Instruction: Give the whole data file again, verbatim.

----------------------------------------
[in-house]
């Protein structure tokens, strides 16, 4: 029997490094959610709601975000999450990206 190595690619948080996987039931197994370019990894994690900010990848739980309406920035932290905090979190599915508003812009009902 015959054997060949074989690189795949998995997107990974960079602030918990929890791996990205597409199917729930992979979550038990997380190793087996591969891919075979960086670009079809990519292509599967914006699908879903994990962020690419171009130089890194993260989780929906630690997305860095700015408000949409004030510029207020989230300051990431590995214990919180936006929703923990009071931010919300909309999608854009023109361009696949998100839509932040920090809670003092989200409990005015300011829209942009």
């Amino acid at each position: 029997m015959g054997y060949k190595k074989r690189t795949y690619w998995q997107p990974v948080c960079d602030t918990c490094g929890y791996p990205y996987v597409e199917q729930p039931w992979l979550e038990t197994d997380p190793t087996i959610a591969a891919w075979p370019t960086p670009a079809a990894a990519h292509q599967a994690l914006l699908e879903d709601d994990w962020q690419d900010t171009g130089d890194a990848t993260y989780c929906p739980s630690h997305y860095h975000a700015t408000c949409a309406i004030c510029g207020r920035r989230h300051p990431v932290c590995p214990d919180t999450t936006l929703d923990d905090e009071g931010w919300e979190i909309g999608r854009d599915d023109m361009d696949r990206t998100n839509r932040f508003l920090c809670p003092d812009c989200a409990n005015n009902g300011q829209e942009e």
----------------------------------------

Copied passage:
[in-house]
């Protein structure tokens, strides 16, 4: 029997490094959610709601975000999450990206 190595690619948080996987039931197994370019990894994690900010990848739980309406920035932290905090979190599915508003812009009902 015959054997060949074989690189795949998995997107990974960079602030918990929890791996990205597409199917729930992979979550038990997380190793087996591969891919075979960086670009079809990519292509599967914006699908879903994990962020690419171009130089890194993260989780929906630690997305860095700015408000949409004030510029207020989230300051990431590995214990919180936006929703923990009071931010919300909309999608854009023109361009696949998100839509932040920090809670003092989200409990005015300011829209942009």
């Amino acid at each position: 029997m015959g054997y060949k190595k074989r690189t795949y690619w998995q997107p990974v948080c960079d602030t918990c490094g929890y791996p990205y996987v597409e199917q729930p039931w992979l979550e038990t197994d997380p190793t087996i959610a591969a891919w075979p370019t960086p670009a079809a990894a990519h292509q599967a994690l914006l699908e879903d709601d994990w962020q690419d900010t171009g130089d890194a990848t993260y989780c929906p739980s630690h997305y860095h975000a700015t408000c949409a309406i004030c510029g207020r920035r989230h300051p990431v932290c590995p214990d919180t999450t936006l929703d923990d905090e009071g931010w919300e979190i909309g999608r854009d599915d023109m361009d696949r990206t998100n839509r932040f508003l920090c809670p003092d812009c989200a409990n005015n009902g300011q829209e942009e």